International football is rubbish
England’s turgid performance against Wales at Wembley on Tuesday night was simply the latest in a very long line of mediocrity from Fabio Capello’s side. Plus ça change, no matter the coach, of course. It is now so long since England put in a genuinely exciting performance that fans under the age of 20 are unlikely to remember it. (England 4-1 Holland, Wembley, 1996, for those who can’t).
Yet, it is not solely England that fails to thrill on the international stage, even if Capello’s men offer a particularly unique brand of insomnia-inducing fare. Indeed, international football is now such a poor cousin to the latter stages of the Champions League that it is genuinely hard to muster any excitement for the non-club game. Last summer’s FIFA World Cup in South Africa was a much discussed case in point, of course, with 64 matches of dull, uninspiring, negative and often disjointed football performed by shattered players.
Even the tournament’s deserved winners Spain, with a plethora of Barcelona-bred tika-taka stars, failed to truly spark into the thrilling brand of the game served up by the nation’s champion club. The final, which descended into a level of thuggery rarely witnessed at the game’s highest level, seemed a good précis for the tournament as a whole, where negativity was the dominant emotion.
Yet the World Cup finals tournament is by no means the worst of international football. That, seemingly, belongs to the European qualifying tournaments; a never-ending cycle of the depressingly familiar and homogeneous. Replete with the endlessly mediocre, Euro-zone qualification for European Nations Championships and World Cups now rarely delivers excellence.
Perhaps not helped by the vast expansion in teams from Eastern Europe, and the very real need to improve standards in some of Europe’s smaller nations, but there are now so few games of genuine quality during qualification that fans are deserting in droves. Wembley, more than 13,000 short of capacity for the international equivalent of a local derby, was one of the fuller European grounds this week.
Just 16,000 watched World champions Spain and there were only 8,000 for Italy;s match in Genoa. In Russia the giant Luzhniki remained half-full – or empty depending on your persuasion – for matches with Ireland and Macedonia. Only in Germany, where fans enjoy a buoyant national team and reasonable prices, was the ground bursting at the seams this week.
With mercy perhaps, the game’s club administrators have decided to put down the suffering beast. Well, end a third of meaningless international friendlies that have become a never-ending excuse for ‘experimentation’ that cheats supporters with a carousel of substitutions and disruption.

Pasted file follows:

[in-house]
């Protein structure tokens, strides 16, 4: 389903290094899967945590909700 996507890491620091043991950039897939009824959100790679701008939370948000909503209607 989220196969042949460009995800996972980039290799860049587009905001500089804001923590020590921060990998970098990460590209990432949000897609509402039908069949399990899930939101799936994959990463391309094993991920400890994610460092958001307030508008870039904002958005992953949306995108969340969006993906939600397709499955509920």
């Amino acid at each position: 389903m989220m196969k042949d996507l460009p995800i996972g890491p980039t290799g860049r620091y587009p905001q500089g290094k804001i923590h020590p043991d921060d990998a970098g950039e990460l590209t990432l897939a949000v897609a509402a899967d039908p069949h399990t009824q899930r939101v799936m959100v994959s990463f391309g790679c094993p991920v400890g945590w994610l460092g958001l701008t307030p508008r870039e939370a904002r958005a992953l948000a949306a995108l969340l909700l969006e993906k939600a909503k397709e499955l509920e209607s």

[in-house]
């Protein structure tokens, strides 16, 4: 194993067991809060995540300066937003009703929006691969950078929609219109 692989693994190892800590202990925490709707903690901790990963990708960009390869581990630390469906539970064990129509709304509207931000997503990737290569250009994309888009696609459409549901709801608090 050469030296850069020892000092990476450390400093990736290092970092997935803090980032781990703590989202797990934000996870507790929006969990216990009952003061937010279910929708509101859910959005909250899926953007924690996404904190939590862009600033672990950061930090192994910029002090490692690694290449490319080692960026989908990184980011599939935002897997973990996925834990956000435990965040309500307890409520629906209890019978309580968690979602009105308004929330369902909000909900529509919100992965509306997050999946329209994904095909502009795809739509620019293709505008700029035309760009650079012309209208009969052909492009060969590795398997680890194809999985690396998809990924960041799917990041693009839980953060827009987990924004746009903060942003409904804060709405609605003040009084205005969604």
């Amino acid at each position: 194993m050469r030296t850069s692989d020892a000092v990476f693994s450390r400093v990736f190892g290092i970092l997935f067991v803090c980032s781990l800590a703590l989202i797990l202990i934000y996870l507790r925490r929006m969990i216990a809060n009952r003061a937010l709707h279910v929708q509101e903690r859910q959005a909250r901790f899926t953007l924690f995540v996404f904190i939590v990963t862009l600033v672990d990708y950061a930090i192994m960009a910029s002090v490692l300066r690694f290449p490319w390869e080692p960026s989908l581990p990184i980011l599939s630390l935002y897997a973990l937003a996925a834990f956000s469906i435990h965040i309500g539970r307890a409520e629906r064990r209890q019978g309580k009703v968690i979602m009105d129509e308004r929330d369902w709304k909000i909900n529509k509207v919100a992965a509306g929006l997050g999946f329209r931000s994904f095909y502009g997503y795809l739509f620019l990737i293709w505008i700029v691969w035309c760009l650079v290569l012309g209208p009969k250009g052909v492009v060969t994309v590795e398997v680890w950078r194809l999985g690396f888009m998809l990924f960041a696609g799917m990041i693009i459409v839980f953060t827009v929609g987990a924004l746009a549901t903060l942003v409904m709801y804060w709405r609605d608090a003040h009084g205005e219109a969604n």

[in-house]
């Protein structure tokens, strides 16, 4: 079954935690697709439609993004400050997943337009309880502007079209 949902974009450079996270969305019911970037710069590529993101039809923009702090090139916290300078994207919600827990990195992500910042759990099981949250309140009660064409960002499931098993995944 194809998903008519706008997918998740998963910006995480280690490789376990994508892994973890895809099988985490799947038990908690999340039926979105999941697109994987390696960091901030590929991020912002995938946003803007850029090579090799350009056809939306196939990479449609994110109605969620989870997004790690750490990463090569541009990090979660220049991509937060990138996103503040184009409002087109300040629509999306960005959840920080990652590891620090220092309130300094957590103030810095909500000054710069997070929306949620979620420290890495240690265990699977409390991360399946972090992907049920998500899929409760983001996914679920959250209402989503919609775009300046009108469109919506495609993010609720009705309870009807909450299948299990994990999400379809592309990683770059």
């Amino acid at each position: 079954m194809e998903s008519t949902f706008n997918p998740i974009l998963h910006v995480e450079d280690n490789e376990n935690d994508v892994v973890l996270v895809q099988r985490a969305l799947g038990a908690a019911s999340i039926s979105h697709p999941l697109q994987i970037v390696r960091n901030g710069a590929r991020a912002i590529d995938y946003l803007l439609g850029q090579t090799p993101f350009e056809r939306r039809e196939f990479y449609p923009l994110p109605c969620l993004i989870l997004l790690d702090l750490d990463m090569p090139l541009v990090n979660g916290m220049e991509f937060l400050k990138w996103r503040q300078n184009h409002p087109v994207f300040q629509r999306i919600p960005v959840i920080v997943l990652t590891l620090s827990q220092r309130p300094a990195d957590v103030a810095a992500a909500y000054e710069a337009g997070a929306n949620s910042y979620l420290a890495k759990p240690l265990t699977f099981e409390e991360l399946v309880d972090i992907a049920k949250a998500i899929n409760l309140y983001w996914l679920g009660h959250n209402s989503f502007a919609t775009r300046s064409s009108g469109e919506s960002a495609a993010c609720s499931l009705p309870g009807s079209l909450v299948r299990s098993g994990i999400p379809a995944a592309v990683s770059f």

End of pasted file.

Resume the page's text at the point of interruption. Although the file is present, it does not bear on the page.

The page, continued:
Manchester United chief executive David Gill, in his dual role both on the Football Association board and as a leading member of the European Club Association (ECA), led the charge this week in attempting to reduce international friendlies from 21 every two years to 14.
“These topics have been discussed at length,” said Gill, an ECA board member.
The ECA hopes to reduce the number of single dates and “end friendlies in August and June and reducing it to meaningful games plus the Euros and the World Cup. Ideally we would have six double dates over the period. That gives the right balance while being a reduction for the interests of the national teams against what the clubs want.
“Six games a year is the best from a club point of view. Before Euro 2012 we have to release players two weeks before the tournament and there is space for two or three friendly matches then.”
The proposed changes are born of club self-service but, if enacted,will have the positive effect of ensuring no future summer friendlies that add little to the calendar and increase the burden on the best players. Tournament football will remain unaffected, although the ECA is on an unwavering path to extract ever more compensation for the players used in international football.
None of this guarantees an increase in quality though and international managers may well be faced with even less time to construct fluid teams. Perhaps that is irrelevant. After all, Capello has largely wasted three years and £18 million in salary deploying the same failed strategy and players as his predecessors. The ‘golden generatio’n now an allegory for the handcuffs around each successive national team coach.
Indeed, on Tuesday against Wales Capello ignored calls to rely on the youthful zest of Phil Jones, Tom Cleverley and others. Instead, back came 33-year-old Frank Lampard to anchor, alongside Gareth Barry and James Milner, one of the biggest-boned English midfields in recent times. No surprises in the glacial speed of England’s movement then, with 117 FIFA-ranked Wales genuinely unlucky not to snatch a late point.
England round off qualification against Montenegro in Podgorica next month before Capello embarks on an eight month farewell tour that is likely to take in a plethora of utterly meaningless friendlies before England bow out of Euro2012 in Poland and Ukraine at the first knock-out stage.
Mercifully, just in time some might say, there is United away at the Reebok this weekend to distract. And for once Sir Alex Ferguson may have escaped international fortnight with no fresh injuries.